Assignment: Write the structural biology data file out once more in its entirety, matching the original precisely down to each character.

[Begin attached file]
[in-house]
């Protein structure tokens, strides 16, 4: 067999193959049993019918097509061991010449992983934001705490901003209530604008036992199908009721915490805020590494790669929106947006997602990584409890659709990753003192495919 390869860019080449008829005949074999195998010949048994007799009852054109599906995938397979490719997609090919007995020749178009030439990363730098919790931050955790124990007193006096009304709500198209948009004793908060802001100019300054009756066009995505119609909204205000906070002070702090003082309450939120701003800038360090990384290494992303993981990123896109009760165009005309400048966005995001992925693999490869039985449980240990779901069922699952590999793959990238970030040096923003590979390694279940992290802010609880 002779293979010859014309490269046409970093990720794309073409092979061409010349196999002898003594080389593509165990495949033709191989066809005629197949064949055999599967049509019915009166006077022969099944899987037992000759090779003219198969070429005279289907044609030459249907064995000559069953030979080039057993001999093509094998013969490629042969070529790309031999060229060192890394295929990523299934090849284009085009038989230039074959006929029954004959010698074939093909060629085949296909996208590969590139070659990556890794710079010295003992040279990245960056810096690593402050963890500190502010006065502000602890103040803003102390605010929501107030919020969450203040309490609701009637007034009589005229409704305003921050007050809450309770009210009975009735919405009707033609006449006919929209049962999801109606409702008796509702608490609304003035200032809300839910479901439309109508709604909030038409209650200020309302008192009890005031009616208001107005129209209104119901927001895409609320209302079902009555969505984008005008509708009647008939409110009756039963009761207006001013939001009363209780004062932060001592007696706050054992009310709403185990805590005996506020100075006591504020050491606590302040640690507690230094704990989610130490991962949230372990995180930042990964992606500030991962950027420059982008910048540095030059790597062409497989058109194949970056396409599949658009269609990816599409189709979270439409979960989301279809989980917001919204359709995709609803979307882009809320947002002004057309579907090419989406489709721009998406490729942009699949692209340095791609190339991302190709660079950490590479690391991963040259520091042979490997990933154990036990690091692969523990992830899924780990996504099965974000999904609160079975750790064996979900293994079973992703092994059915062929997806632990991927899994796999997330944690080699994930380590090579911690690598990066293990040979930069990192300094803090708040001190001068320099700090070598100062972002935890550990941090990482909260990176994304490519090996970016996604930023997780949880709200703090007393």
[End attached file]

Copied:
[in-house]
């Protein structure tokens, strides 16, 4: 067999193959049993019918097509061991010449992983934001705490901003209530604008036992199908009721915490805020590494790669929106947006997602990584409890659709990753003192495919 390869860019080449008829005949074999195998010949048994007799009852054109599906995938397979490719997609090919007995020749178009030439990363730098919790931050955790124990007193006096009304709500198209948009004793908060802001100019300054009756066009995505119609909204205000906070002070702090003082309450939120701003800038360090990384290494992303993981990123896109009760165009005309400048966005995001992925693999490869039985449980240990779901069922699952590999793959990238970030040096923003590979390694279940992290802010609880 002779293979010859014309490269046409970093990720794309073409092979061409010349196999002898003594080389593509165990495949033709191989066809005629197949064949055999599967049509019915009166006077022969099944899987037992000759090779003219198969070429005279289907044609030459249907064995000559069953030979080039057993001999093509094998013969490629042969070529790309031999060229060192890394295929990523299934090849284009085009038989230039074959006929029954004959010698074939093909060629085949296909996208590969590139070659990556890794710079010295003992040279990245960056810096690593402050963890500190502010006065502000602890103040803003102390605010929501107030919020969450203040309490609701009637007034009589005229409704305003921050007050809450309770009210009975009735919405009707033609006449006919929209049962999801109606409702008796509702608490609304003035200032809300839910479901439309109508709604909030038409209650200020309302008192009890005031009616208001107005129209209104119901927001895409609320209302079902009555969505984008005008509708009647008939409110009756039963009761207006001013939001009363209780004062932060001592007696706050054992009310709403185990805590005996506020100075006591504020050491606590302040640690507690230094704990989610130490991962949230372990995180930042990964992606500030991962950027420059982008910048540095030059790597062409497989058109194949970056396409599949658009269609990816599409189709979270439409979960989301279809989980917001919204359709995709609803979307882009809320947002002004057309579907090419989406489709721009998406490729942009699949692209340095791609190339991302190709660079950490590479690391991963040259520091042979490997990933154990036990690091692969523990992830899924780990996504099965974000999904609160079975750790064996979900293994079973992703092994059915062929997806632990991927899994796999997330944690080699994930380590090579911690690598990066293990040979930069990192300094803090708040001190001068320099700090070598100062972002935890550990941090990482909260990176994304490519090996970016996604930023997780949880709200703090007393």